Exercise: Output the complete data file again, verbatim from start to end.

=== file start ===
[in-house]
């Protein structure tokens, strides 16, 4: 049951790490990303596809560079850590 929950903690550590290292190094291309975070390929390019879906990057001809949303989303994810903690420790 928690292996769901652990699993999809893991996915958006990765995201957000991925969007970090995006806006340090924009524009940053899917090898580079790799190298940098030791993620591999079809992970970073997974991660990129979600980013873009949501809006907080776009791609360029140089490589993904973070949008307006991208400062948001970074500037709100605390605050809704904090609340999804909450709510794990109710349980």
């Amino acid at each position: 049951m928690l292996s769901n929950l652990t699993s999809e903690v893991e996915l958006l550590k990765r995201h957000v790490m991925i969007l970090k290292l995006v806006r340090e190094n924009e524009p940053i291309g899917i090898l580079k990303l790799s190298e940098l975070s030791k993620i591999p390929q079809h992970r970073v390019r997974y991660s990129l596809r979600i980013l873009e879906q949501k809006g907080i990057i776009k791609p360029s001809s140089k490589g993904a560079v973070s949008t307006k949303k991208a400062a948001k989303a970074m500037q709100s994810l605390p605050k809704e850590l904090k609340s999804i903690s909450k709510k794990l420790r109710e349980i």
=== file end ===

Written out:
[in-house]
């Protein structure tokens, strides 16, 4: 049951790490990303596809560079850590 929950903690550590290292190094291309975070390929390019879906990057001809949303989303994810903690420790 928690292996769901652990699993999809893991996915958006990765995201957000991925969007970090995006806006340090924009524009940053899917090898580079790799190298940098030791993620591999079809992970970073997974991660990129979600980013873009949501809006907080776009791609360029140089490589993904973070949008307006991208400062948001970074500037709100605390605050809704904090609340999804909450709510794990109710349980």
């Amino acid at each position: 049951m928690l292996s769901n929950l652990t699993s999809e903690v893991e996915l958006l550590k990765r995201h957000v790490m991925i969007l970090k290292l995006v806006r340090e190094n924009e524009p940053i291309g899917i090898l580079k990303l790799s190298e940098l975070s030791k993620i591999p390929q079809h992970r970073v390019r997974y991660s990129l596809r979600i980013l873009e879906q949501k809006g907080i990057i776009k791609p360029s001809s140089k490589g993904a560079v973070s949008t307006k949303k991208a400062a948001k989303a970074m500037q709100s994810l605390p605050k809704e850590l904090k609340s999804i903690s909450k709510k794990l420790r109710e349980i």